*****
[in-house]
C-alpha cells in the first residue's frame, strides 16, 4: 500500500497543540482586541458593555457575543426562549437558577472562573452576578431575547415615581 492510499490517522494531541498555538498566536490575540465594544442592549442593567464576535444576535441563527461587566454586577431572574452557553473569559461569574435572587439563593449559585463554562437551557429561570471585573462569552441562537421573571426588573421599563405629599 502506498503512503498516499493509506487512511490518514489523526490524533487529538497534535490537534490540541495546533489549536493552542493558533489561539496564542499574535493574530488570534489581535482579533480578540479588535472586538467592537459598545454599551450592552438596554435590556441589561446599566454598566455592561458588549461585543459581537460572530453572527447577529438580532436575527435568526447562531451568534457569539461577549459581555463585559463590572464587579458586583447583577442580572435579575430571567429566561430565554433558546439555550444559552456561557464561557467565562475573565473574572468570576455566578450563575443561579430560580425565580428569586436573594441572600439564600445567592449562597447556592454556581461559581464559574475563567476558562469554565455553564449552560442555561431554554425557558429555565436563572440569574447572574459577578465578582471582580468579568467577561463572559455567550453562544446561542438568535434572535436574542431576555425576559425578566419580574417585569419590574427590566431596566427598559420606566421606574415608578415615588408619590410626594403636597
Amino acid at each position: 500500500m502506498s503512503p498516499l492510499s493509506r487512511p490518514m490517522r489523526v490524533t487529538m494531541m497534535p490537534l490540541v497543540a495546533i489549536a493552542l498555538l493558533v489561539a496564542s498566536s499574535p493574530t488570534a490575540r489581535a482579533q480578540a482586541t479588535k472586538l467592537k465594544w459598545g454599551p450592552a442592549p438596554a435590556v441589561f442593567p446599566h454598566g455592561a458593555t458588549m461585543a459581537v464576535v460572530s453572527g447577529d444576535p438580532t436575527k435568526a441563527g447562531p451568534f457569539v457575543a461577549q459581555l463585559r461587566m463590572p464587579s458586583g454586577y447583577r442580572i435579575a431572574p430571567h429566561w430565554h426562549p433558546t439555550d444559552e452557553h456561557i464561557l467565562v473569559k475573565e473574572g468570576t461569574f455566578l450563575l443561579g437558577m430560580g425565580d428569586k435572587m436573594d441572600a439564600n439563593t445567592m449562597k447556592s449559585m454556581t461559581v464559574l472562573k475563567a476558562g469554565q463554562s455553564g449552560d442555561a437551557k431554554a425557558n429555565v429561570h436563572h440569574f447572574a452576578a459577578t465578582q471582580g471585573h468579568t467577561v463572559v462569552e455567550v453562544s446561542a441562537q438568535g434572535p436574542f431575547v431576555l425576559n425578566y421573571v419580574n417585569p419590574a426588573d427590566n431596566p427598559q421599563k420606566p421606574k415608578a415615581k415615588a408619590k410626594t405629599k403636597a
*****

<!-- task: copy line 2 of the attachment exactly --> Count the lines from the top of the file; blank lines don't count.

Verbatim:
C-alpha cells in the first residue's frame, strides 16, 4: 500500500497543540482586541458593555457575543426562549437558577472562573452576578431575547415615581 492510499490517522494531541498555538498566536490575540465594544442592549442593567464576535444576535441563527461587566454586577431572574452557553473569559461569574435572587439563593449559585463554562437551557429561570471585573462569552441562537421573571426588573421599563405629599 502506498503512503498516499493509506487512511490518514489523526490524533487529538497534535490537534490540541495546533489549536493552542493558533489561539496564542499574535493574530488570534489581535482579533480578540479588535472586538467592537459598545454599551450592552438596554435590556441589561446599566454598566455592561458588549461585543459581537460572530453572527447577529438580532436575527435568526447562531451568534457569539461577549459581555463585559463590572464587579458586583447583577442580572435579575430571567429566561430565554433558546439555550444559552456561557464561557467565562475573565473574572468570576455566578450563575443561579430560580425565580428569586436573594441572600439564600445567592449562597447556592454556581461559581464559574475563567476558562469554565455553564449552560442555561431554554425557558429555565436563572440569574447572574459577578465578582471582580468579568467577561463572559455567550453562544446561542438568535434572535436574542431576555425576559425578566419580574417585569419590574427590566431596566427598559420606566421606574415608578415615588408619590410626594403636597